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Thursday, November 13, 2008

"Doomsday Scenario" of Protectionism?

Dani Rodrik says that if we don't act quickly to support emerging markets’ currencies, we could be headed for a "doomsday scenario of a protectionist vicious cycle reminiscent of the 1930s":

Save the Emerging Markets, by Dani Rodrik, Project Syndicate: If the world were fair, most emerging markets would be watching the financial crisis engulfing the world’s advanced economies from the sidelines... For once, what has set financial markets ablaze are not their excesses, but those of Wall Street. ...

Instead, emerging markets are suffering financial convulsions of possibly historic proportions. The fear is ... that their economies could be dragged into much deeper crises than those that will be experienced at the epicenter of the sub-prime debacle.

Some of these countries should have known better and might have protected themselves sooner. There is little excuse for Iceland... Several other countries ... such as Hungary, Ukraine, and the Baltic states, were also living dangerously...

But financial markets have made little distinction between these countries and others like Mexico, Brazil, South Korea, or Indonesia, which until just a few weeks ago appeared to be models of financial health. ...

[E]merging-market countries are victims of a rational flight to safety, exacerbated by an irrational panic. The public guarantees that rich countries’ governments have extended to their financial sectors have exposed more clearly the critical line of demarcation between “safe” and “risky” assets, with emerging markets clearly in the latter category.

Economic fundamentals have fallen by the wayside.

To make matters even worse, emerging markets are deprived of the one tool that the advanced countries have employed ... to stem their own financial panics: domestic fiscal resources or domestic liquidity. Emerging markets need foreign currency and, therefore, external support.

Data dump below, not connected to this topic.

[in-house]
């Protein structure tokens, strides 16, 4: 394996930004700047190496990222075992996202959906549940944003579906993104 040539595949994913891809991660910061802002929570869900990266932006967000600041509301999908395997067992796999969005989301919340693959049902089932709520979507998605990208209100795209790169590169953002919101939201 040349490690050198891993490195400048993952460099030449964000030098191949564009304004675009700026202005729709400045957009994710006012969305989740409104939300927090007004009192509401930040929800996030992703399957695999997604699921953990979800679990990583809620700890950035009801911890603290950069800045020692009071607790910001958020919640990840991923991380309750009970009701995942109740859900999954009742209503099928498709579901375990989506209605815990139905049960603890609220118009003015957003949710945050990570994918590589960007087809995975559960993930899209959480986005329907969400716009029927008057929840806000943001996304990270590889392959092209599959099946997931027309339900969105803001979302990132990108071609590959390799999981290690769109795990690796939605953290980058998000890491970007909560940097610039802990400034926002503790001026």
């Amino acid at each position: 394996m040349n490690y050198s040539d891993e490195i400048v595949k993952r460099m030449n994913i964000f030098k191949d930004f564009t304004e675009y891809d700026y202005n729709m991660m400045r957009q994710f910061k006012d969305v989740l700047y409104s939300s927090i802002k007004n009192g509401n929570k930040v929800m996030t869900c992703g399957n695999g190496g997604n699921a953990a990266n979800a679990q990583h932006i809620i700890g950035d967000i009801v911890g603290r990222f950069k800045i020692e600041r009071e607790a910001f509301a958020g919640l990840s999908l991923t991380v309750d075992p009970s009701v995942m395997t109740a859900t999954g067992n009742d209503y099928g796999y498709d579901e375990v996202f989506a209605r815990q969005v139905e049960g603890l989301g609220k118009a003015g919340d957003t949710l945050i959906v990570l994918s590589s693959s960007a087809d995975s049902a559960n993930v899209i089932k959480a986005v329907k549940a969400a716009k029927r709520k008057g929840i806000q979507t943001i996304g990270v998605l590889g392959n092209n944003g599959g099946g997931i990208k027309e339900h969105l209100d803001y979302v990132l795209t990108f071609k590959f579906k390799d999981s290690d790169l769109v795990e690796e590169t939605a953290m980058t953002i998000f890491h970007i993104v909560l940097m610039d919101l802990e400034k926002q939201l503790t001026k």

What needs to be done is clear. The International Monetary Fund and the G7 countries’ central banks must act as global lenders of last resort and provide ample liquidity — quickly and with few strings attached — to support emerging markets’ currencies. The scale of the lending that is required will likely run into hundreds of billions of US dollars, and exceed anything that the IMF has done to date. ... Moreover, China, which holds nearly $2 trillion in foreign reserves, must be part of this rescue mission. ...

In the absence of a backstop for emerging-country finances, the doomsday scenario of a protectionist vicious cycle reminiscent of the 1930s could no longer be ruled out. ...

So when the G-20 countries meet in Washington on Nov. 15 for their crisis summit, this is the agenda item that should dominate their discussion. ... The priority for now is to save the emerging markets from the consequences of Wall Street’s financial follies.

    Posted by on Thursday, November 13, 2008 at 12:15 AM in Economics, Financial System, International Finance | Permalink  TrackBack (0)  Comments (7)

          

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